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Strong US jobs and wage growth expected in December by Reuters

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© Reuters. FILE PHOTO: A pedestrian passes a “help wanted” sign in the door of a hardware store in Cambridge, Massachusetts, US, July 8, 2022. REUTERS/Brian Snyder

Written by Lucia Mutecani

WASHINGTON (Reuters) – The U.S. economy likely maintained a solid pace of job and wage growth in December, but rising borrowing costs as the Federal Reserve battles inflation could slow labor market momentum significantly by the middle of the year.

The closely watched employment report released by the Labor Department on Friday is also expected to show that the unemployment rate was unchanged at 3.7% last month. The job market has remained strong since the Federal Reserve set out last March to raise interest rates at the fastest rate since the 1980s.

Price-sensitive industries such as housing and finance, as well as tech companies including Twitter, Amazon (NASDAQ:) and Facebook (NASDAQ:Meta) have cut jobs, yet airlines, hotels, restaurants and bars are desperate for workers as leisure and industries continue. Hospitality in the recovery from the epidemic.

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The resilience of the labor market has supported the economy by maintaining consumer spending, but it could prompt the Fed to raise its target interest rate above the peak of 5.1% that the US central bank projected last month and keep it there for a while.

“All indications are that the job market remains strong,” said Song Woon-soon, professor of finance and economics at the university.

Loyola Marymount University in Los Angeles. “Entertainment and hospitality employers are not able to get anyone even after the wages go up. This pattern has been going on and will continue for a while, so this is where the rubber hits the road.”

The business survey is likely to show that non-farm payrolls increased by 200,000 jobs last month after rising by 263,000 jobs in November, according to a Reuters poll of economists. That would be the smallest gain in two years.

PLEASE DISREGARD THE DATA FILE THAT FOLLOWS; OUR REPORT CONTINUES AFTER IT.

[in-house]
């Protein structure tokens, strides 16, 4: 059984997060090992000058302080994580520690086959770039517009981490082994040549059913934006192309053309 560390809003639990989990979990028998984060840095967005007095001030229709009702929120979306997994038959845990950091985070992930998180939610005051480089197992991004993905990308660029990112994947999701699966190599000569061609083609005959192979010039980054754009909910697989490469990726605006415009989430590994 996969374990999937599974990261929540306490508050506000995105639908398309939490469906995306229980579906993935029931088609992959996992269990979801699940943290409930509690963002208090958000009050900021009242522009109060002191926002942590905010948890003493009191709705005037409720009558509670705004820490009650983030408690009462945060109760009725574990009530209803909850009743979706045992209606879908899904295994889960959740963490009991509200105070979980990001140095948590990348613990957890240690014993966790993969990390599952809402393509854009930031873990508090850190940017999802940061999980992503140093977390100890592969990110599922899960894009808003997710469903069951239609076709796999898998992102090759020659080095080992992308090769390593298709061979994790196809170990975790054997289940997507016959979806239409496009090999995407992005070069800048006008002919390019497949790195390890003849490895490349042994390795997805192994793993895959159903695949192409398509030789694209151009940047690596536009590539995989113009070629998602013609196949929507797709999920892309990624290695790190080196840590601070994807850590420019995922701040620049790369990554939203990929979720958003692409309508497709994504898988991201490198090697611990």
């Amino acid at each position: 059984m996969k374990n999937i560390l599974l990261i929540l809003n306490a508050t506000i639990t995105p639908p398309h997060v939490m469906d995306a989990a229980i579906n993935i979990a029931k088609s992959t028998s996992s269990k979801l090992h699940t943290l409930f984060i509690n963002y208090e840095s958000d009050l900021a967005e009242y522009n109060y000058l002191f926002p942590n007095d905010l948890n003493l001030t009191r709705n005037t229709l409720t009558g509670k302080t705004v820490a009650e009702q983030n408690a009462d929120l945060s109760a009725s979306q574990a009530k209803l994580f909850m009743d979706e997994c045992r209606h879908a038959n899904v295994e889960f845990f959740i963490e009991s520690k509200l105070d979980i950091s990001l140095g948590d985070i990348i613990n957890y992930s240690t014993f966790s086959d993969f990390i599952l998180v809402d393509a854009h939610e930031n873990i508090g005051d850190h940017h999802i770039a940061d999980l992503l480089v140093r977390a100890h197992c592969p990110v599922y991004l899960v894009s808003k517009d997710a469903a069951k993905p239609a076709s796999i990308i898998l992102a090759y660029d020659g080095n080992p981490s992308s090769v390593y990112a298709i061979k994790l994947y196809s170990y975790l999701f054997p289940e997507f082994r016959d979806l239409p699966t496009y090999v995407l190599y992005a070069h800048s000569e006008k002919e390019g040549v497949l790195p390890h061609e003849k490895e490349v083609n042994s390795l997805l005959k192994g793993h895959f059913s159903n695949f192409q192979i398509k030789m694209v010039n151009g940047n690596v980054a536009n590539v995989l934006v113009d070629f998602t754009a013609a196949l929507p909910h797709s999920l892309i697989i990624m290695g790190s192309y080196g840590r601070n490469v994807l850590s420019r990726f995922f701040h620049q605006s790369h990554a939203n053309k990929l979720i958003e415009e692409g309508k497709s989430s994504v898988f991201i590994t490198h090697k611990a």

However, job growth will far exceed the pace needed to keep pace with growth in the working-age population, comfortably in the 150,000-300,000 range that economists associate with narrow labor markets.

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Estimates ranged from the 130,000 to the 350,000 predicted by TD Securities.

Data from payroll-scheduling and tracking company Homebase showed employers retained workers in December, indicating a smaller-than-usual decline in non-seasonally adjusted (NSA) terms.

seasonal boost

“This means that the seasonal factor, which should be adjusted for more than 200,000 declines in the NSA, will add more than the expected number,” said Oscar Munoz, macro strategist at TD Securities. “Seasonally adjusted has added about 430,000 jobs on average over the past five years,” he added.

An ongoing strike by 36,000 teachers in California is seen as straining government salaries. The government will review the seasonally adjusted household survey data, from which the unemployment rate is derived, for the past five years.

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Household workers fell in October and November, leading some economists to speculate that overall job growth was overstated. Some Fed officials also focused on the difference between the two measures.

However, the household survey tends to be volatile and most economists expect household workers to adjust towards non-farm payrolls.

Veronica Clark, economist at Citigroup (NYSE:) in New York. “We wouldn’t be surprised to see a larger rebound in domestic workers in December or over the coming months.”

No significant effect on the unemployment rate was observed from the review of household data. Average hourly earnings are expected to rise 0.4% after rising 0.6% in November. This would reduce the annual increase in wages to 5.0% from 5.1% in November.

Strong wage growth is likely to continue in January, as several states raise minimum wages and most workers across the country receive cost-of-living adjustments. There were 10.458 million vacancies at the end of November, which translates to 1.74 jobs for every unemployed person.

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But the trend in employment growth could slow significantly by the middle of the year. The Fed raised its policy rate last year by 425 basis points from near zero to a range of 4.25%-4.50%, the highest since late 2007. Last month, it forecast at least an additional 75 basis points of increases in borrowing costs by the end of 2023. .

Trust among CEOs is at its lowest level since the Great Recession, according to a recent survey by the Conference Board.

“If they think demand is weakening and revenues will slow, they will likely feel pressure to cut costs to maintain profitability,” said James Knightley, chief international economist at ING in New York. “This suggests that the pace of employment growth is likely to slow very quickly this year, and we could, in fact, start to see some job losses in the middle of the year.”

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Economic